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Developing Information Quality Metrics

  • May 01 2005, 1:00am EDT
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Currently in vogue is the ability to summarize an organization's "business productivity" to senior managers using pithy representations that are expected to carry deep meaning and, at the same time, reduce the attention required to absorb that meaning. Business productivity management systems engage key performance indicators whose values are posted to executive dashboards for the CEO's periodic (be it daily or hourly) review. The intention of these applications is to provide a presentation of the current state of the environment in the context of reasonable expectations. In other words, a business manager wants to have an overview of the "value creation" of the entire system, much the same way a nuclear engineer gauges different metrics associated with the safety status of the nuclear reactors.

In most areas of a business, the metrics that back up the key performance indicators may be relatively straightforward. For example, in a shoe factory, one might gauge the number of shoes coming off the production line, the rate at which shoes are being produced, the number of flawed shoes coming off the line or the number of accidents that occur each day. Each of these metrics may be represented using various visual cues, each of which provides a warning when the performance indicator reaches some critical level.

When it comes to the world of information quality, however, the analogy seems to break down, mostly because there is a disconnect between what is apparently measurable and what the value of that measurement means. For example, one may count the number of times a value is missing from a specific column in a specific table, but in the absence of any business context, it is not clear how those missing values affect the business, or if they even affect the business at all.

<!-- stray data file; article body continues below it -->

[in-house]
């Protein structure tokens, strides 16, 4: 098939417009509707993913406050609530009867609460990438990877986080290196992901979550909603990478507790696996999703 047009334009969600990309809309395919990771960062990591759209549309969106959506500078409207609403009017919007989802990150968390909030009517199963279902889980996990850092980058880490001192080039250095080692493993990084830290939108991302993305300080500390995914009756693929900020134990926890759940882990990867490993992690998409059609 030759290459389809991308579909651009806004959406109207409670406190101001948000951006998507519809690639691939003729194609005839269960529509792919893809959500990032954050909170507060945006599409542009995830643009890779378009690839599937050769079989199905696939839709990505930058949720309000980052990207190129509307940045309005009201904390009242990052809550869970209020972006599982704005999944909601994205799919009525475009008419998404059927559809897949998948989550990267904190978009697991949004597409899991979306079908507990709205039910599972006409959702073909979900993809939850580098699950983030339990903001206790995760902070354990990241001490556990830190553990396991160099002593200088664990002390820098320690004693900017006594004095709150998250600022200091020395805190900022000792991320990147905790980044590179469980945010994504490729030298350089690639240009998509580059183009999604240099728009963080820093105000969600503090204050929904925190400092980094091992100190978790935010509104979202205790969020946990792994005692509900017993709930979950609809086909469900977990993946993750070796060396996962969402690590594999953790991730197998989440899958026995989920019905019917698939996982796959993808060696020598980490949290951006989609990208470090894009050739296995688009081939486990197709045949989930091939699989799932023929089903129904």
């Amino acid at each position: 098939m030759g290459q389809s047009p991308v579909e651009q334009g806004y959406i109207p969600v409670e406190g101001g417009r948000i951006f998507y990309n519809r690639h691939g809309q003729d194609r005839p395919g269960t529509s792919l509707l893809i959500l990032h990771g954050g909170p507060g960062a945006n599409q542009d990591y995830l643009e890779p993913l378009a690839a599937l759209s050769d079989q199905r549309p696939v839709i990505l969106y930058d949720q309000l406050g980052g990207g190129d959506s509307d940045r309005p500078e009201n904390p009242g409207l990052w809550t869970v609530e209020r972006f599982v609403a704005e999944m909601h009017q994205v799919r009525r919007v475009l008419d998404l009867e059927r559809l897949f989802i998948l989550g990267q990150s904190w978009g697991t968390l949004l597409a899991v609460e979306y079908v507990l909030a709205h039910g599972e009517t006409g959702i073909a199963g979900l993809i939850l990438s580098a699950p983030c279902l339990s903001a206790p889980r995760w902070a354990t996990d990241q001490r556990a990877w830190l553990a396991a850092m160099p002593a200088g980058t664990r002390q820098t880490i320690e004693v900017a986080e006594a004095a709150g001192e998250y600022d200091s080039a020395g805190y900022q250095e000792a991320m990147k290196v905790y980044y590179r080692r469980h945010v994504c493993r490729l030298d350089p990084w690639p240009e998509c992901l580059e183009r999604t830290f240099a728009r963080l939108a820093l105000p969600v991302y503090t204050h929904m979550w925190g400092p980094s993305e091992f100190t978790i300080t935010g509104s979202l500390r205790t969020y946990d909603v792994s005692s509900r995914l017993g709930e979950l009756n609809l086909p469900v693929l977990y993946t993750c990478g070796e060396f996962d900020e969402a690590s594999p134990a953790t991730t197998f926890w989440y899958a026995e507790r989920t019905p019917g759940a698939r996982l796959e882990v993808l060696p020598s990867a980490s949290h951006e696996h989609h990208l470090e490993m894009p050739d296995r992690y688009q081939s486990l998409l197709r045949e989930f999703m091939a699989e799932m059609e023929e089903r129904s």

Yet we all know that poor data quality does affect the business. Thus, there should be some kind of performance indicator that can capture and summarize the relationship between data that does not meet one's expectations and the organizational bottom line. The challenge, then, is to devise a strategy for identifying and managing "business-relevant" information quality metrics.

What Makes a Good Metric?

More challenging, however, is that the individuals typically tasked with devising good information quality metrics are better trained at data analysis and less skilled in business performance monitoring. Therefore, part of this strategy is to understand the characteristics of a reasonable business performance metric and then explore how to map those characteristics to the measurable aspects of data quality. The following list of characteristics, which is by no means complete, should give some guidance as to how to jump-start the strategy:

  • Clarity of definition
  • Measurability
  • Business relevance
  • Controllability
  • Representation
  • Reportability
  • Trackability
  • Drill-down capability

Clarity of Definition